Monday, September 21, 2020 | Written by Kaela
When signing up for classes at GTL, I thought I knew one thing: I did not want a field trip class. Originally, I felt these classes would take away from an already minimal amount of weekends I was able to travel. So when registration rolled around I signed up for INTA 2221 (a field trip class) for two reasons. One, the only class I needed for my degree was canceled, and two, I could not sign up for any other class. After this past weekend visiting Trier and Metz, I can definitively say my original line of thinking was wrong.
Before arriving at Georgia Tech Lorraine, Trier was not a place I prioritized in my trip list. I had daydreamed of spending my weekends in the classic tourist hotspots and big name cities: Paris, Rome, Amsterdam, Budapest, and the like. Despite not necessarily frequenting the “Top 10 places to visit in Europe” lists, this city’s rich history makes it a worthwhile visit.
Trier, a city founded by the Romans, is peppered with still-standing roman architecture. My first year of college, I took a history of architecture class, so I had some knowledge the Roman influence on technology and architecture. My experiences in that class made me all the more interested to see what had been left behind after centuries.
We started off the field trip with a guided tour of Trier. With our guide, I was able to learn so much about the place I was in, in real time.
QUICK TIP: Guided tours offer an experience unlike solo or group travel and provide fantastic insight on a location.
While exploring Paris alone the weekend before, I knew little to nothing about the history of the places I was visiting. Time restrictions, slow data, and lack of knowledge of French kept me from learning as much as I had hoped to about the city I was in. Taking a guided tour on our trip in Trier allowed me to learn much more about the history and culture of the city. If I was traveling solo, I don’t think I would gain as much insight to Trier as I did with our guide without doing a lot of research before visiting; which as a busy student, would probably not happen. There’s no replacement for an expert on a subject.
Our first stop was a Roman amphitheater. With our guide’s descriptions, I could vividly imagine the battles, hear the roar of the crowd, and feel the tension as animals were lifted up into the arena. I could see the way it looked at the end of the day with crowds spilling out after watching the gruesome combats.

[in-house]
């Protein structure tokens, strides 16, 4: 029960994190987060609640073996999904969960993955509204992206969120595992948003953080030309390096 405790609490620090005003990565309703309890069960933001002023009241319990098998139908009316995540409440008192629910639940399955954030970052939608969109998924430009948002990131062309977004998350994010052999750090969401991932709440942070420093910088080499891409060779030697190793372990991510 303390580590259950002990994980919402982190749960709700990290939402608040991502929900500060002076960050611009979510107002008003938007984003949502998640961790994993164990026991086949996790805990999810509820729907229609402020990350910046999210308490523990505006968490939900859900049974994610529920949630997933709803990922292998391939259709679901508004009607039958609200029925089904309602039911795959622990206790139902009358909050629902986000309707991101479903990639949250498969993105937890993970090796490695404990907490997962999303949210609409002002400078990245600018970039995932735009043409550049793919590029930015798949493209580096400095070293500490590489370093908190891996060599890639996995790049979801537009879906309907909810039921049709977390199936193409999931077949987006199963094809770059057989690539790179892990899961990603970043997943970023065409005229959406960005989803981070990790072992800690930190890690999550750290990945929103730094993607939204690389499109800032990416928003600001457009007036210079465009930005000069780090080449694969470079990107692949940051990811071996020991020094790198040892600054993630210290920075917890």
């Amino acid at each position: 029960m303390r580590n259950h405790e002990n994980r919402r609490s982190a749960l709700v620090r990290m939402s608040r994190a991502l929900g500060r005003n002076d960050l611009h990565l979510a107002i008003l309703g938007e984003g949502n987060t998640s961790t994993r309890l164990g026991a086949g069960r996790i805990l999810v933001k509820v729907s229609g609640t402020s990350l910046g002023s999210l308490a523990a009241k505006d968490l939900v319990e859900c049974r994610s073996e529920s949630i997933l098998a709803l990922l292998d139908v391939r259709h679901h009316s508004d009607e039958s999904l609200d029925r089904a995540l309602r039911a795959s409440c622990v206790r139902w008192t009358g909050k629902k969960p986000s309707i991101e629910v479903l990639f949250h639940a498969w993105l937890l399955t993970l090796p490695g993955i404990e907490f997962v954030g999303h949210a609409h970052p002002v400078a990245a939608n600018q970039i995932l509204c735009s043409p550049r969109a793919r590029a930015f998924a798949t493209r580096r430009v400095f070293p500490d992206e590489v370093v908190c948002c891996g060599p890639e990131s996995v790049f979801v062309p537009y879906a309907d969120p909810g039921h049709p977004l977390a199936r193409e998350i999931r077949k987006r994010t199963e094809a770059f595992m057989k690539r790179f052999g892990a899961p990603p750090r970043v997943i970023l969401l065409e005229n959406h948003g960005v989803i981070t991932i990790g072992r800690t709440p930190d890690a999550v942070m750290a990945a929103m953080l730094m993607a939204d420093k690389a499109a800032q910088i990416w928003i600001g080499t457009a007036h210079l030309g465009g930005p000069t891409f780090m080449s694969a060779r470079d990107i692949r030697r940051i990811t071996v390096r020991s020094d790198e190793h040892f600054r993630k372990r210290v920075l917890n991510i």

Next, we vistited Kaiserthermen, a Roman bath complex. The more I learn about history, the more I am repeatedly impressed by how technologically savvy the Romans were. The many “modern day” luxuries (including running water and heated floors) mentioned as we strolled through their gravity reliant underwater sewage canals surprised me.
After our guided tour, we had some free time to explore Trier. One of the foods I was told to try while in Germany was sausage. So naturally, the first thing my group did was head towards a food stand to try some of their famous currywurst. It was absolutely delicious. I enjoyed my currywurst so much, I drowned my fries in every last drop of leftover sauce. While I didn’t think I would find a food I enjoyed more than my curry and sausage combination, I was wrong. We found a pretzel stand and the pretzel I bought from it satisfied my top food categories: baked items and covered in butter.
After indulging in food heaven, we walked towards Trier Saint Peter’s Cathedral, which was impressively beautiful to say the least. It differed from the Metz Cathedral in its lack of stained glass, but the intricacy of the stone carvings made it just as beautiful in a different way.
In the end, this trip made me regret my initial hesitation towards taking a field trip class at Georgia Tech Lorraine (and almost glad my other class was canceled). Without this class or this field trip, I wouldn’t have seen the history left behind by the Romans, eaten the delicious currywurst or pretzel, or gotten beautiful pictures at the Palastgarten.